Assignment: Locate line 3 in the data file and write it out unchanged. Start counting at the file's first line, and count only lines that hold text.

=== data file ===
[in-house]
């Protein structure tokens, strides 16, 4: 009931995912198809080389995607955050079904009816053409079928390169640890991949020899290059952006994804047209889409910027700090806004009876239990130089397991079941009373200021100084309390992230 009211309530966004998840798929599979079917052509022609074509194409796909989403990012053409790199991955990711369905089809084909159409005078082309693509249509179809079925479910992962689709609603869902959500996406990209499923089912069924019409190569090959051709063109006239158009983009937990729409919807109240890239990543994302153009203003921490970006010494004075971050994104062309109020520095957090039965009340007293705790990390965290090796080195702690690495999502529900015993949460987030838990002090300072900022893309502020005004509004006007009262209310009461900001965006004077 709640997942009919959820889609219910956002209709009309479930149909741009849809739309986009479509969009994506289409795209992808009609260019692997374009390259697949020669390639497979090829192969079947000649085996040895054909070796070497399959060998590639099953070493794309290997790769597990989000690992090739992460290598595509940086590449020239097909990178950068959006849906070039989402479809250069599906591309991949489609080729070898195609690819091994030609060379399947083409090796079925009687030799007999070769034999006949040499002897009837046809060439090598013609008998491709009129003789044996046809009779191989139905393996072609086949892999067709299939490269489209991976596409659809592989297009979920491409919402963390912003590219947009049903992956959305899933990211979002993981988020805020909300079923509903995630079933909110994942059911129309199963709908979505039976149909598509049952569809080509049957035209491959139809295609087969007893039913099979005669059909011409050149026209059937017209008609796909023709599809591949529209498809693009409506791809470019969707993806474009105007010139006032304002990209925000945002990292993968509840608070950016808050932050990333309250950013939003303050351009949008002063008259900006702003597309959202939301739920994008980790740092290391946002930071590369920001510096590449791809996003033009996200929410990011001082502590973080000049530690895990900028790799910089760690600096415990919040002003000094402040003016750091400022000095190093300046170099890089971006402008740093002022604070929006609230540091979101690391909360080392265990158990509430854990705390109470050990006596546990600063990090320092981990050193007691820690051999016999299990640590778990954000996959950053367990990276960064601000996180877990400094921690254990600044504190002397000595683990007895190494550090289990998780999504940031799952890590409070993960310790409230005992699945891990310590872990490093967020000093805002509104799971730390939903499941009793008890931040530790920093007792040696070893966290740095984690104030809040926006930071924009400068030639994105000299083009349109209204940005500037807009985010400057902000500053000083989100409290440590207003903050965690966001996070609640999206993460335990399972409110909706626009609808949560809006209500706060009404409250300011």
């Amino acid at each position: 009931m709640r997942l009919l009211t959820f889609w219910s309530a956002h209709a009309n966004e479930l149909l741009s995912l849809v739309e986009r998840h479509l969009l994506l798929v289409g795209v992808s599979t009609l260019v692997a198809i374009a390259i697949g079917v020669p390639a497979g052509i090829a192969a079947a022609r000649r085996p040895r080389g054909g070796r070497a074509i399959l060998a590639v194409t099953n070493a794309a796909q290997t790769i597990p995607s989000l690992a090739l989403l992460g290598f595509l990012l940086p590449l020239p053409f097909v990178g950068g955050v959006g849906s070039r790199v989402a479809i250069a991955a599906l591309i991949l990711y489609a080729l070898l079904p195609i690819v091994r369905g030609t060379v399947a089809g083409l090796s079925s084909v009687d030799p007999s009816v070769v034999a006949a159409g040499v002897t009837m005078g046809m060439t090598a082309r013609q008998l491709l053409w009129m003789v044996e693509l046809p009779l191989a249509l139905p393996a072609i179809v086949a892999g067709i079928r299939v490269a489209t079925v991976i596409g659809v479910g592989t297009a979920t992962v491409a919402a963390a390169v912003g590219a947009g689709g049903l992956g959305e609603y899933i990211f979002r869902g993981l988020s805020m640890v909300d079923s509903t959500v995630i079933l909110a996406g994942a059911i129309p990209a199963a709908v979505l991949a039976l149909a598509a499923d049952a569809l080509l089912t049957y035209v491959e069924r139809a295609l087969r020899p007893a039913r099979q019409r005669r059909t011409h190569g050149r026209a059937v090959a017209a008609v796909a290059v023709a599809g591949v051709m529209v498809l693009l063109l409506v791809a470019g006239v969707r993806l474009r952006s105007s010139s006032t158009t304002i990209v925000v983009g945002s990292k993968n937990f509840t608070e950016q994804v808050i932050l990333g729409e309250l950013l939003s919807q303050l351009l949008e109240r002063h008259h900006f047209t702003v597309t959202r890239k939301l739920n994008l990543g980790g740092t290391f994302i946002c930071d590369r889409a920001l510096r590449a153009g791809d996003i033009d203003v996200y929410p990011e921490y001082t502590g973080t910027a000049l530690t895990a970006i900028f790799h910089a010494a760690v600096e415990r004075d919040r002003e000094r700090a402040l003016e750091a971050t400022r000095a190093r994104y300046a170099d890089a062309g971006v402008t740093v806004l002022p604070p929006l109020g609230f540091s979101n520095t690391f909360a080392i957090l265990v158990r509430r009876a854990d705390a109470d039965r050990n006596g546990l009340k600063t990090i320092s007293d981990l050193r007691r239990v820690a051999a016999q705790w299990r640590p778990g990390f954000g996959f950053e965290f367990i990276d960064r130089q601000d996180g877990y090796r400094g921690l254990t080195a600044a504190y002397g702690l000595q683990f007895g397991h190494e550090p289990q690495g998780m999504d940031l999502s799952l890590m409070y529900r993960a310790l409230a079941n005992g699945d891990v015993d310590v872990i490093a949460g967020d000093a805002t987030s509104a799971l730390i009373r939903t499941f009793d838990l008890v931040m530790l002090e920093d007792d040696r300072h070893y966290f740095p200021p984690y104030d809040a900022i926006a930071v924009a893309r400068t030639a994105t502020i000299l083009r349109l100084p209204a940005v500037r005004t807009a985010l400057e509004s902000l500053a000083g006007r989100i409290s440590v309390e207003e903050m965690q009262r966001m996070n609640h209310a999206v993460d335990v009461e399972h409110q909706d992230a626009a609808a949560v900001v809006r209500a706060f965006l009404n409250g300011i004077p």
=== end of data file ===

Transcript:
């Amino acid at each position: 009931m709640r997942l009919l009211t959820f889609w219910s309530a956002h209709a009309n966004e479930l149909l741009s995912l849809v739309e986009r998840h479509l969009l994506l798929v289409g795209v992808s599979t009609l260019v692997a198809i374009a390259i697949g079917v020669p390639a497979g052509i090829a192969a079947a022609r000649r085996p040895r080389g054909g070796r070497a074509i399959l060998a590639v194409t099953n070493a794309a796909q290997t790769i597990p995607s989000l690992a090739l989403l992460g290598f595509l990012l940086p590449l020239p053409f097909v990178g950068g955050v959006g849906s070039r790199v989402a479809i250069a991955a599906l591309i991949l990711y489609a080729l070898l079904p195609i690819v091994r369905g030609t060379v399947a089809g083409l090796s079925s084909v009687d030799p007999s009816v070769v034999a006949a159409g040499v002897t009837m005078g046809m060439t090598a082309r013609q008998l491709l053409w009129m003789v044996e693509l046809p009779l191989a249509l139905p393996a072609i179809v086949a892999g067709i079928r299939v490269a489209t079925v991976i596409g659809v479910g592989t297009a979920t992962v491409a919402a963390a390169v912003g590219a947009g689709g049903l992956g959305e609603y899933i990211f979002r869902g993981l988020s805020m640890v909300d079923s509903t959500v995630i079933l909110a996406g994942a059911i129309p990209a199963a709908v979505l991949a039976l149909a598509a499923d049952a569809l080509l089912t049957y035209v491959e069924r139809a295609l087969r020899p007893a039913r099979q019409r005669r059909t011409h190569g050149r026209a059937v090959a017209a008609v796909a290059v023709a599809g591949v051709m529209v498809l693009l063109l409506v791809a470019g006239v969707r993806l474009r952006s105007s010139s006032t158009t304002i990209v925000v983009g945002s990292k993968n937990f509840t608070e950016q994804v808050i932050l990333g729409e309250l950013l939003s919807q303050l351009l949008e109240r002063h008259h900006f047209t702003v597309t959202r890239k939301l739920n994008l990543g980790g740092t290391f994302i946002c930071d590369r889409a920001l510096r590449a153009g791809d996003i033009d203003v996200y929410p990011e921490y001082t502590g973080t910027a000049l530690t895990a970006i900028f790799h910089a010494a760690v600096e415990r004075d919040r002003e000094r700090a402040l003016e750091a971050t400022r000095a190093r994104y300046a170099d890089a062309g971006v402008t740093v806004l002022p604070p929006l109020g609230f540091s979101n520095t690391f909360a080392i957090l265990v158990r509430r009876a854990d705390a109470d039965r050990n006596g546990l009340k600063t990090i320092s007293d981990l050193r007691r239990v820690a051999a016999q705790w299990r640590p778990g990390f954000g996959f950053e965290f367990i990276d960064r130089q601000d996180g877990y090796r400094g921690l254990t080195a600044a504190y002397g702690l000595q683990f007895g397991h190494e550090p289990q690495g998780m999504d940031l999502s799952l890590m409070y529900r993960a310790l409230a079941n005992g699945d891990v015993d310590v872990i490093a949460g967020d000093a805002t987030s509104a799971l730390i009373r939903t499941f009793d838990l008890v931040m530790l002090e920093d007792d040696r300072h070893y966290f740095p200021p984690y104030d809040a900022i926006a930071v924009a893309r400068t030639a994105t502020i000299l083009r349109l100084p209204a940005v500037r005004t807009a985010l400057e509004s902000l500053a000083g006007r989100i409290s440590v309390e207003e903050m965690q009262r966001m996070n609640h209310a999206v993460d335990v009461e399972h409110q909706d992230a626009a609808a949560v900001v809006r209500a706060f965006l009404n409250g300011i004077p």